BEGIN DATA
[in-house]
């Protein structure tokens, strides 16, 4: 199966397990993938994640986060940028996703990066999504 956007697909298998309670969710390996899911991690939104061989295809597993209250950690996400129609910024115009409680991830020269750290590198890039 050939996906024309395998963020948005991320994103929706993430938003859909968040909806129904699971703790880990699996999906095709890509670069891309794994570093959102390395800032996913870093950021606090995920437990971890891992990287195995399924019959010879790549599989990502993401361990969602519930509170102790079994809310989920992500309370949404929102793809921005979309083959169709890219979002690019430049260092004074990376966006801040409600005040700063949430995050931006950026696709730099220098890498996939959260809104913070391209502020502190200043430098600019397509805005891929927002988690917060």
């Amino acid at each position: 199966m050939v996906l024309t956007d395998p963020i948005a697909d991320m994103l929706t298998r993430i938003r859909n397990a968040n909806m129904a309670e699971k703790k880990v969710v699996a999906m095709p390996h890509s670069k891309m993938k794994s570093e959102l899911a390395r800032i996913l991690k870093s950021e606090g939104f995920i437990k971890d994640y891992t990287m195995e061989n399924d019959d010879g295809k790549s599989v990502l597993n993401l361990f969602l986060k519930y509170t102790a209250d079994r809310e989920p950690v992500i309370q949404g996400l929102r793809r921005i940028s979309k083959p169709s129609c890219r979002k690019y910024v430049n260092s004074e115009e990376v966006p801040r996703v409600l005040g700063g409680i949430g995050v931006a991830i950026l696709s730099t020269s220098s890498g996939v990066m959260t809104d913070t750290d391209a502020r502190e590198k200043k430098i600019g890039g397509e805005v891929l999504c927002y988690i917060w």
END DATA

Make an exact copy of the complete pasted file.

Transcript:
[in-house]
């Protein structure tokens, strides 16, 4: 199966397990993938994640986060940028996703990066999504 956007697909298998309670969710390996899911991690939104061989295809597993209250950690996400129609910024115009409680991830020269750290590198890039 050939996906024309395998963020948005991320994103929706993430938003859909968040909806129904699971703790880990699996999906095709890509670069891309794994570093959102390395800032996913870093950021606090995920437990971890891992990287195995399924019959010879790549599989990502993401361990969602519930509170102790079994809310989920992500309370949404929102793809921005979309083959169709890219979002690019430049260092004074990376966006801040409600005040700063949430995050931006950026696709730099220098890498996939959260809104913070391209502020502190200043430098600019397509805005891929927002988690917060």
């Amino acid at each position: 199966m050939v996906l024309t956007d395998p963020i948005a697909d991320m994103l929706t298998r993430i938003r859909n397990a968040n909806m129904a309670e699971k703790k880990v969710v699996a999906m095709p390996h890509s670069k891309m993938k794994s570093e959102l899911a390395r800032i996913l991690k870093s950021e606090g939104f995920i437990k971890d994640y891992t990287m195995e061989n399924d019959d010879g295809k790549s599989v990502l597993n993401l361990f969602l986060k519930y509170t102790a209250d079994r809310e989920p950690v992500i309370q949404g996400l929102r793809r921005i940028s979309k083959p169709s129609c890219r979002k690019y910024v430049n260092s004074e115009e990376v966006p801040r996703v409600l005040g700063g409680i949430g995050v931006a991830i950026l696709s730099t020269s220098s890498g996939v990066m959260t809104d913070t750290d391209a502020r502190e590198k200043k430098i600019g890039g397509e805005v891929l999504c927002y988690i917060w």